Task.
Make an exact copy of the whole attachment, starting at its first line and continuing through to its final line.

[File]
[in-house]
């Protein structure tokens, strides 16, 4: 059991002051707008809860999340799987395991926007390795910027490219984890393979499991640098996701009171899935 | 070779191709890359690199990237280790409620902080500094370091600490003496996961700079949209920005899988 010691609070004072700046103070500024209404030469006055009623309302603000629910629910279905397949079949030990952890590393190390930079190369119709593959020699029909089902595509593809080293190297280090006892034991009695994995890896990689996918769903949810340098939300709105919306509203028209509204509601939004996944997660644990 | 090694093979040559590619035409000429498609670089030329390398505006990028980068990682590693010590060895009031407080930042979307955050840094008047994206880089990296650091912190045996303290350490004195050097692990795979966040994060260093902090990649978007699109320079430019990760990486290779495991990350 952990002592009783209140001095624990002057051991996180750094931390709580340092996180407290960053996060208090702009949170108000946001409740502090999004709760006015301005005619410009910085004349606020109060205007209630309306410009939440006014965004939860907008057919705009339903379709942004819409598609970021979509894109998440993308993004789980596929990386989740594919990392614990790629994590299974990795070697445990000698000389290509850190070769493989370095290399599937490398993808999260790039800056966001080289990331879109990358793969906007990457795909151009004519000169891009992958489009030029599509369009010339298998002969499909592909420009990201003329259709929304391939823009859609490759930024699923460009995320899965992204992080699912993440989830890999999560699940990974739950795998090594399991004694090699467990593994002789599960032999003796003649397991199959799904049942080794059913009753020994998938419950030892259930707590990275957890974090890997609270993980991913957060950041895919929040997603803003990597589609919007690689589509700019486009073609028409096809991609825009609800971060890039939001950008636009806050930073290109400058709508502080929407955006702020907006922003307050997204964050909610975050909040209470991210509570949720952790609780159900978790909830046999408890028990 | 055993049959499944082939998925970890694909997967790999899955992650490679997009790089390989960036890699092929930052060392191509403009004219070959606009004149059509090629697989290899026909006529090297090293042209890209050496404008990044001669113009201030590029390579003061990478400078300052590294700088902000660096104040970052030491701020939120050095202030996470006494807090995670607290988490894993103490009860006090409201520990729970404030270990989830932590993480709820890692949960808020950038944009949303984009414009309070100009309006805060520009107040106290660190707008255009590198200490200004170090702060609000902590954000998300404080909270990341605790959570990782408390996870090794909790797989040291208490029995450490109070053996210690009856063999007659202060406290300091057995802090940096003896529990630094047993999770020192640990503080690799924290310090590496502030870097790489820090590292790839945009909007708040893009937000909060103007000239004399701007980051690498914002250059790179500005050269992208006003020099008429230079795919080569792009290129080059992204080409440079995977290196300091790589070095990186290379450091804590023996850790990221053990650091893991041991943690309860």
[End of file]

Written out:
[in-house]
């Protein structure tokens, strides 16, 4: 059991002051707008809860999340799987395991926007390795910027490219984890393979499991640098996701009171899935 | 070779191709890359690199990237280790409620902080500094370091600490003496996961700079949209920005899988 010691609070004072700046103070500024209404030469006055009623309302603000629910629910279905397949079949030990952890590393190390930079190369119709593959020699029909089902595509593809080293190297280090006892034991009695994995890896990689996918769903949810340098939300709105919306509203028209509204509601939004996944997660644990 | 090694093979040559590619035409000429498609670089030329390398505006990028980068990682590693010590060895009031407080930042979307955050840094008047994206880089990296650091912190045996303290350490004195050097692990795979966040994060260093902090990649978007699109320079430019990760990486290779495991990350 952990002592009783209140001095624990002057051991996180750094931390709580340092996180407290960053996060208090702009949170108000946001409740502090999004709760006015301005005619410009910085004349606020109060205007209630309306410009939440006014965004939860907008057919705009339903379709942004819409598609970021979509894109998440993308993004789980596929990386989740594919990392614990790629994590299974990795070697445990000698000389290509850190070769493989370095290399599937490398993808999260790039800056966001080289990331879109990358793969906007990457795909151009004519000169891009992958489009030029599509369009010339298998002969499909592909420009990201003329259709929304391939823009859609490759930024699923460009995320899965992204992080699912993440989830890999999560699940990974739950795998090594399991004694090699467990593994002789599960032999003796003649397991199959799904049942080794059913009753020994998938419950030892259930707590990275957890974090890997609270993980991913957060950041895919929040997603803003990597589609919007690689589509700019486009073609028409096809991609825009609800971060890039939001950008636009806050930073290109400058709508502080929407955006702020907006922003307050997204964050909610975050909040209470991210509570949720952790609780159900978790909830046999408890028990 | 055993049959499944082939998925970890694909997967790999899955992650490679997009790089390989960036890699092929930052060392191509403009004219070959606009004149059509090629697989290899026909006529090297090293042209890209050496404008990044001669113009201030590029390579003061990478400078300052590294700088902000660096104040970052030491701020939120050095202030996470006494807090995670607290988490894993103490009860006090409201520990729970404030270990989830932590993480709820890692949960808020950038944009949303984009414009309070100009309006805060520009107040106290660190707008255009590198200490200004170090702060609000902590954000998300404080909270990341605790959570990782408390996870090794909790797989040291208490029995450490109070053996210690009856063999007659202060406290300091057995802090940096003896529990630094047993999770020192640990503080690799924290310090590496502030870097790489820090590292790839945009909007708040893009937000909060103007000239004399701007980051690498914002250059790179500005050269992208006003020099008429230079795919080569792009290129080059992204080409440079995977290196300091790589070095990186290379450091804590023996850790990221053990650091893991041991943690309860």